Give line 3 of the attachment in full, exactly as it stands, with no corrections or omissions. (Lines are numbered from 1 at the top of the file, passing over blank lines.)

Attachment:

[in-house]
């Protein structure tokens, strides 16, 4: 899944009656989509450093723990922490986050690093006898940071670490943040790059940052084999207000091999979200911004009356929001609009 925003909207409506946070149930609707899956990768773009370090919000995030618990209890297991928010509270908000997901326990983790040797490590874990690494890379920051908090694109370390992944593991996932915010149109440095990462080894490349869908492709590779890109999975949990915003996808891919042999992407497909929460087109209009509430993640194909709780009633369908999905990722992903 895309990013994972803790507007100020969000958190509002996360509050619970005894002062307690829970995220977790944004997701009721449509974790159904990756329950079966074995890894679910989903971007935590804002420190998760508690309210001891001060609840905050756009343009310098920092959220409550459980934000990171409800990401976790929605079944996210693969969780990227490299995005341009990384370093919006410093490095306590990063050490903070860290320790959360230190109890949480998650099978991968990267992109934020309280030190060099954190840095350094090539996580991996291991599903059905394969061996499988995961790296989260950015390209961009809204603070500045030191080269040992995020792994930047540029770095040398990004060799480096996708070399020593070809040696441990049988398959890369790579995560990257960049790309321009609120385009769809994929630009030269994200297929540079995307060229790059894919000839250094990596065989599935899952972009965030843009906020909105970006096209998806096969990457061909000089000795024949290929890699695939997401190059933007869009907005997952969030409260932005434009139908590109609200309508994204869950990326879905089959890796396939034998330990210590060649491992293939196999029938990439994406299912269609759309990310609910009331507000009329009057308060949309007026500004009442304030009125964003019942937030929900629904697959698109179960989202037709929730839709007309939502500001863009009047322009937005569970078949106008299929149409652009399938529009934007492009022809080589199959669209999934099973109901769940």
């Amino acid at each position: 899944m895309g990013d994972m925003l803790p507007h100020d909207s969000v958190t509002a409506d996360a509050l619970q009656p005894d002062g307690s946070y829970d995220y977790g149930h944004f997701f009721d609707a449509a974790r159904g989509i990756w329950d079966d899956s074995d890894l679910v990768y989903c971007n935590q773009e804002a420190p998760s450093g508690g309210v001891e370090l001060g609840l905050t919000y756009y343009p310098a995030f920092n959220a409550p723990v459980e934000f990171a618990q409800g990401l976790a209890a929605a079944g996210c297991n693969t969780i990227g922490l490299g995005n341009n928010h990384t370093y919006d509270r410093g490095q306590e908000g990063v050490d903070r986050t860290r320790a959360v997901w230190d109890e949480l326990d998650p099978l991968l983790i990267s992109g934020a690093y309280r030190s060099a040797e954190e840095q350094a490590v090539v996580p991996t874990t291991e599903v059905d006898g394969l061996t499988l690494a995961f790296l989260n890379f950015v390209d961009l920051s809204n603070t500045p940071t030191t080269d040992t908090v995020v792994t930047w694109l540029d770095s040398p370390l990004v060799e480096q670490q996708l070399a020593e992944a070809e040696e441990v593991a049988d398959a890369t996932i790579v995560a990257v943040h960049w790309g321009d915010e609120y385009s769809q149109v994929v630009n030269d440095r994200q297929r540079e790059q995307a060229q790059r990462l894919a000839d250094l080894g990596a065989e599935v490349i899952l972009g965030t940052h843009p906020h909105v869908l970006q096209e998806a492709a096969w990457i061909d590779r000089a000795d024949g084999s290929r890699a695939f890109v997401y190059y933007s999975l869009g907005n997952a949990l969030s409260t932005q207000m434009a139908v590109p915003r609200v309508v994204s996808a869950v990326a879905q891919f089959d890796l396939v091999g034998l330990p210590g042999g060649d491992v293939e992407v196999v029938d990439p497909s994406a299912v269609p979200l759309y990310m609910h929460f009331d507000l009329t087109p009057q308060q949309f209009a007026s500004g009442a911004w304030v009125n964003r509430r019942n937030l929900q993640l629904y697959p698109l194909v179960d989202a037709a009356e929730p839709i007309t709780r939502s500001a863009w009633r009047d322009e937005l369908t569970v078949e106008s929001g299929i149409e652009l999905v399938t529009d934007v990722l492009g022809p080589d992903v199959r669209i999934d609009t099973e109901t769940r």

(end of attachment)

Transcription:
């Amino acid at each position: 899944m895309g990013d994972m925003l803790p507007h100020d909207s969000v958190t509002a409506d996360a509050l619970q009656p005894d002062g307690s946070y829970d995220y977790g149930h944004f997701f009721d609707a449509a974790r159904g989509i990756w329950d079966d899956s074995d890894l679910v990768y989903c971007n935590q773009e804002a420190p998760s450093g508690g309210v001891e370090l001060g609840l905050t919000y756009y343009p310098a995030f920092n959220a409550p723990v459980e934000f990171a618990q409800g990401l976790a209890a929605a079944g996210c297991n693969t969780i990227g922490l490299g995005n341009n928010h990384t370093y919006d509270r410093g490095q306590e908000g990063v050490d903070r986050t860290r320790a959360v997901w230190d109890e949480l326990d998650p099978l991968l983790i990267s992109g934020a690093y309280r030190s060099a040797e954190e840095q350094a490590v090539v996580p991996t874990t291991e599903v059905d006898g394969l061996t499988l690494a995961f790296l989260n890379f950015v390209d961009l920051s809204n603070t500045p940071t030191t080269d040992t908090v995020v792994t930047w694109l540029d770095s040398p370390l990004v060799e480096q670490q996708l070399a020593e992944a070809e040696e441990v593991a049988d398959a890369t996932i790579v995560a990257v943040h960049w790309g321009d915010e609120y385009s769809q149109v994929v630009n030269d440095r994200q297929r540079e790059q995307a060229q790059r990462l894919a000839d250094l080894g990596a065989e599935v490349i899952l972009g965030t940052h843009p906020h909105v869908l970006q096209e998806a492709a096969w990457i061909d590779r000089a000795d024949g084999s290929r890699a695939f890109v997401y190059y933007s999975l869009g907005n997952a949990l969030s409260t932005q207000m434009a139908v590109p915003r609200v309508v994204s996808a869950v990326a879905q891919f089959d890796l396939v091999g034998l330990p210590g042999g060649d491992v293939e992407v196999v029938d990439p497909s994406a299912v269609p979200l759309y990310m609910h929460f009331d507000l009329t087109p009057q308060q949309f209009a007026s500004g009442a911004w304030v009125n964003r509430r019942n937030l929900q993640l629904y697959p698109l194909v179960d989202a037709a009356e929730p839709i007309t709780r939502s500001a863009w009633r009047d322009e937005l369908t569970v078949e106008s929001g299929i149409e652009l999905v399938t529009d934007v990722l492009g022809p080589d992903v199959r669209i999934d609009t099973e109901t769940r």